My life in outer space

Blood Music – Greg Bear (1985)

Blood Music (SF Masterworks, #40)

Bear is at his best when he balances the science and the story so that they both support and complement each other. He often goes further and takes us into realms of possibility that are exciting and terrifying in equal measure. What would happen if someone created a virus that could learn and become exponentially intelligent as its numbers increased?
The plot is simple. A brilliant but eccentric scientist working at a genetic engineering installation is doing secret research of his own, which is discovered. Told to destroy it he injects himself with his research in order to smuggle it out of the lab.
From there it is a beautifully executed examination of the consequences.
Bear structures the novel into three stages of infection. Initially the noocytes (as they are termed) remodel the scientist, making him exercise more and eat less, changing his metabolism. He meets a woman and embarks on a short-lived affair. By now, the noocytes are loose in the world.
The scientist has a theory, which is not really explored as much as it should have been, that the research was not all his but that some Gaea-esque force of nature was pushing toward his noocyte research.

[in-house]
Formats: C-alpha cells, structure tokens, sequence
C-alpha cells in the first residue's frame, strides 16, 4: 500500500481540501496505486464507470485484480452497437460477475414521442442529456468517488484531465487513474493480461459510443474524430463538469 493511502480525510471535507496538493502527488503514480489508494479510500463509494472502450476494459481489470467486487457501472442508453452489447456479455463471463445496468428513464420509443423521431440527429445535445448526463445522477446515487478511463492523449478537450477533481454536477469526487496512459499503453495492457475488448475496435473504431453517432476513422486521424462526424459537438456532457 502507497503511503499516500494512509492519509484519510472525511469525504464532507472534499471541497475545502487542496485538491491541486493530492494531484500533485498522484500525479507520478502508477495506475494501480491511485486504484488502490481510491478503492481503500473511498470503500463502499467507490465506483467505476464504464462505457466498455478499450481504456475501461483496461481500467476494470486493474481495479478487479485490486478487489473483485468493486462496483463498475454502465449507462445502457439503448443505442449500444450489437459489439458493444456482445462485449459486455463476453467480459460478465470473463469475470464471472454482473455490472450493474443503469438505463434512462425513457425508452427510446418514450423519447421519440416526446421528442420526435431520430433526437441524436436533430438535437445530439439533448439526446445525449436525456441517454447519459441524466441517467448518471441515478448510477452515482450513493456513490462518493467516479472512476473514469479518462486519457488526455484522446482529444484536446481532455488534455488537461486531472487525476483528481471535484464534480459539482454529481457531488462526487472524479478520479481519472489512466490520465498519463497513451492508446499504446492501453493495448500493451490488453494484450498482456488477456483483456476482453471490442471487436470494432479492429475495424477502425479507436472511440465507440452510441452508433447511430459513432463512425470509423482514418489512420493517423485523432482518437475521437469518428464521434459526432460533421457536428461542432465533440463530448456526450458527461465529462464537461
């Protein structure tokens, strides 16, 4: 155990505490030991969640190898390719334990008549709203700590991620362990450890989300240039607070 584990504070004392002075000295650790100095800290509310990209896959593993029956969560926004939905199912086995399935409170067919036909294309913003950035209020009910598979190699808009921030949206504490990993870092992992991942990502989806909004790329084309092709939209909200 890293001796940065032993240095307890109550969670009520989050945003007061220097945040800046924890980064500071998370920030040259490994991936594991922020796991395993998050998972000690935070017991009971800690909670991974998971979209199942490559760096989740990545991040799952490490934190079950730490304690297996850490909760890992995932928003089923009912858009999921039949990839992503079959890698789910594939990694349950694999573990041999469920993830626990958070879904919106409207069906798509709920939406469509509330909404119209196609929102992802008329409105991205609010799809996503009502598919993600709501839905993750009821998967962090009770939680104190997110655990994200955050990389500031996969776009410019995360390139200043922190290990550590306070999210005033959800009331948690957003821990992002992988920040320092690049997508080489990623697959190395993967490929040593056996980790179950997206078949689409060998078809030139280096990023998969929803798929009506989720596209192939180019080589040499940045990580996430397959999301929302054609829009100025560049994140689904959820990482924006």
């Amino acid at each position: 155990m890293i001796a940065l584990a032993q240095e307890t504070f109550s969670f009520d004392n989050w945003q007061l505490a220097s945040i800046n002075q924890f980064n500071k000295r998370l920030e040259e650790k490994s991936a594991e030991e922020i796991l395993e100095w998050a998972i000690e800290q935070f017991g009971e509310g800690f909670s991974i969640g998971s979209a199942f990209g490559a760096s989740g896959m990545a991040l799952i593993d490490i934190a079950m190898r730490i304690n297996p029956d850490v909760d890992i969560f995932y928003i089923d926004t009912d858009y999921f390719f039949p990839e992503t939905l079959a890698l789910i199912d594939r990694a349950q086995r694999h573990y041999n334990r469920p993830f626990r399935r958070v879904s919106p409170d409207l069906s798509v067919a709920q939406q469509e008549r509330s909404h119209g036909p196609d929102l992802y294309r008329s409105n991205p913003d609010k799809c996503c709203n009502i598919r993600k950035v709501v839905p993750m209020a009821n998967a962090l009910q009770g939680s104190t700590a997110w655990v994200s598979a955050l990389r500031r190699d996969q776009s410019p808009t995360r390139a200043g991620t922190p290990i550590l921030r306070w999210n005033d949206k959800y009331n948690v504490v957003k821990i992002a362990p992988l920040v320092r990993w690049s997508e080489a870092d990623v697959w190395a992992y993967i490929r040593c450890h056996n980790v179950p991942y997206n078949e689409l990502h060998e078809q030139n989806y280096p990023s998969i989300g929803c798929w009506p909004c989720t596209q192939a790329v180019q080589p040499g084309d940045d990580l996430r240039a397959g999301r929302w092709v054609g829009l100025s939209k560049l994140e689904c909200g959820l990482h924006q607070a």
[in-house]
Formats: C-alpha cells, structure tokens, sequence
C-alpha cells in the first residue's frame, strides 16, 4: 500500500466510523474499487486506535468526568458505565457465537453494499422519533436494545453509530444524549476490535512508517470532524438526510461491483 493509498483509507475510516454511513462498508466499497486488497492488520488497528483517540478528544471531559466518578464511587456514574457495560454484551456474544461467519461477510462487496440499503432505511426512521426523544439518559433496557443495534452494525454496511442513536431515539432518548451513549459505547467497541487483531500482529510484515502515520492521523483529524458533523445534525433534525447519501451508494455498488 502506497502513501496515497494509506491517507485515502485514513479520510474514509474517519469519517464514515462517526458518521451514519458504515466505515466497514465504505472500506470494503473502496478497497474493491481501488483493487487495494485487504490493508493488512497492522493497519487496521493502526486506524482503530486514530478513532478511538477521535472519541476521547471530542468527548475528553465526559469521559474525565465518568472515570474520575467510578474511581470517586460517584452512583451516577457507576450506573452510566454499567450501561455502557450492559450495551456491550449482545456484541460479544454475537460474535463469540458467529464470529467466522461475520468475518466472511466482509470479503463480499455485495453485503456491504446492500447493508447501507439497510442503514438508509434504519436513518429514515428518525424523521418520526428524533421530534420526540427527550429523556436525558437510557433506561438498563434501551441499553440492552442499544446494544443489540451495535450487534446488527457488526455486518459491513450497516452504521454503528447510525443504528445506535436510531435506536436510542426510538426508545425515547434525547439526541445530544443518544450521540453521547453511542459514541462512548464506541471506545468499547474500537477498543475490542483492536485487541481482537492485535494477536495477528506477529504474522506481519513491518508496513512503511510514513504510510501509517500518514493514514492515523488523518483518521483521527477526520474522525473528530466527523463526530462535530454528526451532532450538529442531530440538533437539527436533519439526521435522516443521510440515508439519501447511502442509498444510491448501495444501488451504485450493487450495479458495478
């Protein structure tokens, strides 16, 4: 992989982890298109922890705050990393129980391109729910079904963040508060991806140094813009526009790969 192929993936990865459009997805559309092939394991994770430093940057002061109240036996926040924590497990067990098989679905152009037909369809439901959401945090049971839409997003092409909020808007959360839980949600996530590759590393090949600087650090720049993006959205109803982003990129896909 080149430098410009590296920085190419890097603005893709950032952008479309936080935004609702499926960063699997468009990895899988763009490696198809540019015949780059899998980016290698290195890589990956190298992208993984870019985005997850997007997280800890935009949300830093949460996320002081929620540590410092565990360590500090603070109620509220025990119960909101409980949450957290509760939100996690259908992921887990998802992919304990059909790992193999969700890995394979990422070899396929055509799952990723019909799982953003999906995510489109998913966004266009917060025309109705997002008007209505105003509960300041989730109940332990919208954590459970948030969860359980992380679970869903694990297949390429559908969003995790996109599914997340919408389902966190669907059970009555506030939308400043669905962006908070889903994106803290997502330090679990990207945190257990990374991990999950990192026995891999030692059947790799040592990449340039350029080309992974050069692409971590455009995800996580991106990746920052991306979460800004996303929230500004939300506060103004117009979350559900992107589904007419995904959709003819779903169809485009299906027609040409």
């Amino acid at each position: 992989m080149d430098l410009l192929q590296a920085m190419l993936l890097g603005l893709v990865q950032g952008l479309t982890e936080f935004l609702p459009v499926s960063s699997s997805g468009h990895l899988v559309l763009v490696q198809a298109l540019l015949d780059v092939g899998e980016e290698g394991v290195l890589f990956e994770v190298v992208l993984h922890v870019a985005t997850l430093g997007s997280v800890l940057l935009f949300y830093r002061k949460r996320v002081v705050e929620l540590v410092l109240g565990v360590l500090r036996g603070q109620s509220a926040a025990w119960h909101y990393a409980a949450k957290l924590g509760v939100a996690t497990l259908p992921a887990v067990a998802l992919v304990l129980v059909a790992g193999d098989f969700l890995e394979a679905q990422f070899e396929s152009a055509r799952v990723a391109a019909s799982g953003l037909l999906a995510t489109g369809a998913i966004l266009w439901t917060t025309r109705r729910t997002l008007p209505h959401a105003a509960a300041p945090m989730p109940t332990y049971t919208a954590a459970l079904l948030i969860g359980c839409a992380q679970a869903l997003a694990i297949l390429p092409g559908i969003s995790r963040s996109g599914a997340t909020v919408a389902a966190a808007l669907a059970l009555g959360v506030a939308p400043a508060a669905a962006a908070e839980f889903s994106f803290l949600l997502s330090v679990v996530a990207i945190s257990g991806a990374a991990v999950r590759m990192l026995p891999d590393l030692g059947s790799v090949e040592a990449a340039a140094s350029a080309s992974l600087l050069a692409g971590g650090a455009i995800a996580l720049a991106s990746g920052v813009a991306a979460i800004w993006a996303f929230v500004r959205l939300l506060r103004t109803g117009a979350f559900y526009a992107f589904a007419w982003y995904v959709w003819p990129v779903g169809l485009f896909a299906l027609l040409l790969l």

People then start disappearing. Piles of clothes are found, and odd biological anomalies and structures appear.
By the third section of the novel, the noocytes have completely assimilated North America, while quarantine-crazy polices in the rest of the world see nuclear warheads aimed at Germany who have on infected refugee locked into as safe an isolation area as possible for study as he transforms.
One could argue that Bear is exploiting the ignorant fear that many peiople feel with regard to genetic engineering.
In the intervening years since ‘Blood Music’ was published, that fear has not diminished. It links in to a primal ingrained fear of disease and contagion which was at its height at the time of publication when the spectre of AIDS was hanging over the world.
There is almost an echo of Wyndham here, whose view appeared to be that Humanity is laughingly arrogant to consider itself the pinnacle of creation, or evolution (dependent on the set of beliefs to which one subscribes) since a successful species only needs a momentary advantage and we are thrown to the next rung down in the food chain. Change is inevitable. Evolution demands it. This is Bear’s message.

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